Where to Find Influencers
There are three main ways to find influencers:
- Directly on social media
- With an influencer marketing platform
- By hiring an agency
The first option is free, but the most labor-intensive. You have to search rather manually, finding profiles that fit the parameters of your campaign. You also can’t evaluate all metrics by looking at a profile and will have to ask influencers for their media kits or internal performance data.
Agencies are the most hands-off, as their teams will find and vet influencers for you, as well as handle all the follow-up afterwards. However, hiring an agency is expensive. Depending on the agency and the size of your campaign, you may pay hundreds or thousands of dollars per month.
Influencer marketing platforms are a middle ground. These search and analytics platforms require monthly or annual subscriptions, but their rates will be much lower than those of agencies. You still have to do the campaign legwork, but you can find and evaluate influencers more easily thanks to search filters and built-in analytics.
How to Analyze Influencers’ Profiles
There are some general metrics to check into to make sure that influencers have healthy profiles. Look at:
- Follower growth – how they’ve gained followers over time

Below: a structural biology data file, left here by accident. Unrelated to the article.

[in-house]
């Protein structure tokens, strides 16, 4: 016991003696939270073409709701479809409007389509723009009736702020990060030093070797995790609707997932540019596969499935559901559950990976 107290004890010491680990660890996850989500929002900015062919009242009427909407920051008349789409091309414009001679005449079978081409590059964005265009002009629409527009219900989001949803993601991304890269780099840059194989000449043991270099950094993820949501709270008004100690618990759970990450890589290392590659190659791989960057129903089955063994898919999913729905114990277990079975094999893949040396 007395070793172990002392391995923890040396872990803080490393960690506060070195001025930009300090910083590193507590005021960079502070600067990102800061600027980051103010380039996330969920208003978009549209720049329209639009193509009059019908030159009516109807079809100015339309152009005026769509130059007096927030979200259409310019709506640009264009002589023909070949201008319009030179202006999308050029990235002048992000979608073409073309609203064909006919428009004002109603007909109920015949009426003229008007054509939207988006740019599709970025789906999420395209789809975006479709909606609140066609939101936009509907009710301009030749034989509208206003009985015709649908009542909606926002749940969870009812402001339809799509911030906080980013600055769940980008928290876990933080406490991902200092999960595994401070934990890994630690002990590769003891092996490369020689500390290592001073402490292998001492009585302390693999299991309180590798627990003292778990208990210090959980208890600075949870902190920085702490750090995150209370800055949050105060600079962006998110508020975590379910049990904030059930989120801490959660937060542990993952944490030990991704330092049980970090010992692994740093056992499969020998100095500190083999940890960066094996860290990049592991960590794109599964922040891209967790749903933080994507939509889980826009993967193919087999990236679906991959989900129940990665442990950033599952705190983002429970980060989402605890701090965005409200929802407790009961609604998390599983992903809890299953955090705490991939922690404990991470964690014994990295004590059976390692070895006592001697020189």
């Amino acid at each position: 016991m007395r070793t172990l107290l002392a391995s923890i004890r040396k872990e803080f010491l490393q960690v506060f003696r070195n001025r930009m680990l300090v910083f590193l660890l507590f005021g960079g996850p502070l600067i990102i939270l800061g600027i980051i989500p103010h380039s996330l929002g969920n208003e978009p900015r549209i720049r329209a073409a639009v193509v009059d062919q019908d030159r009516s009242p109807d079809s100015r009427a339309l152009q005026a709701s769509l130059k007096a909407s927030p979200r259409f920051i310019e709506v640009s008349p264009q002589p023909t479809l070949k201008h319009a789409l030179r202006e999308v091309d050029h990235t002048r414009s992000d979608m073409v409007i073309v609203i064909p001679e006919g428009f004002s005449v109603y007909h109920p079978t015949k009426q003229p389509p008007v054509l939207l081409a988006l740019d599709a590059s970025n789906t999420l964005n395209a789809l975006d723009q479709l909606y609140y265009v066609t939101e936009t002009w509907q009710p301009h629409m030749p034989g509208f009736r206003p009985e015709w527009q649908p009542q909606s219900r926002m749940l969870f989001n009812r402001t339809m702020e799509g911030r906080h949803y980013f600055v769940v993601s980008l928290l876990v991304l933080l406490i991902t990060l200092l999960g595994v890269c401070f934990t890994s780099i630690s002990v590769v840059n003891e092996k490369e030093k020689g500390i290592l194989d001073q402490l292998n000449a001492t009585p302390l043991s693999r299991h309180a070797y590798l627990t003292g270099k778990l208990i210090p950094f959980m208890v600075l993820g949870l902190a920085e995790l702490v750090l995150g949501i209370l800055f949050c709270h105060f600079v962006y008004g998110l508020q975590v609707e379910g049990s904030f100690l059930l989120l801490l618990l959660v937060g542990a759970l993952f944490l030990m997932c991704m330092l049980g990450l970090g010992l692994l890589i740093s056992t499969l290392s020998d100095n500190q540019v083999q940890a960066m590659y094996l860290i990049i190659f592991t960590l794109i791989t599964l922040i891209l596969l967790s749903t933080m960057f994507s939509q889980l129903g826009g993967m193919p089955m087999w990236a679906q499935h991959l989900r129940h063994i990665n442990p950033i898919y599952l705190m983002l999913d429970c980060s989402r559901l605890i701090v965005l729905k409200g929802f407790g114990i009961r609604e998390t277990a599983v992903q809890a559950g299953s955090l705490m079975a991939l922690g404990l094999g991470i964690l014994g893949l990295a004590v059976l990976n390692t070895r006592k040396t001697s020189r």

- Engagement rate – the level of interaction they have with their followers
- Audience demographics and authenticity – analysis of their audience
- Past branded content – statistics about past collaborations
These metrics can reveal fraud, if you know where to look. Follower growth should be organic, which looks slow and steady when plotted out. If you see sudden spikes in growth, look closer into why. Sometimes influencers go viral or host a giveaway, both of which can cause quick, extreme growth. But in the absence of a logical explanation, spikes could show the influencer bought fake followers.
Engagement rates vary by social network and follower range, so only compare influencers to their peers. Beware extremely low and high engagement. The former shows a lack of interest or the presence of fake followers, and the latter shows bought likes, comments or other interactions.
Image source: https://www.heepsy.com/
Caption: An influencer marketing platform will automatically compare an influencer’s engagement rate to that of their peers and tell you if it looks suspiciously high.
Alt text: A screenshot showing an engagement rate that is suspiciously high when compared to that of the influencer’s peers.
Next, take a look at the audience. With respect to demographics, does the influencer’s audience match your target audience? As for authenticity, what portion of the audience looks like they could be bots?
Choose the Right Influencer for Your Brand
In addition to their metrics checking out, the influencers you select to work with should align with your brand. This means that the influencer logically fits with your brand.
This is important to make sure that you show followers an authentic collaboration. They shouldn’t think that the only connection between your brand and the influencer is the money you paid them to promote you. In order to succeed at influencer marketing, collaborations should feel natural.
In order to choose the right influencer for your specific brand, reflect on the following questions:
- Does my brand and products fit into the type of content this influencer creates?
- Is the influencer’s voice the right one to transmit my message?
- Do they uphold my brand’s values?
- Is their aesthetic style complementary to my brand’s?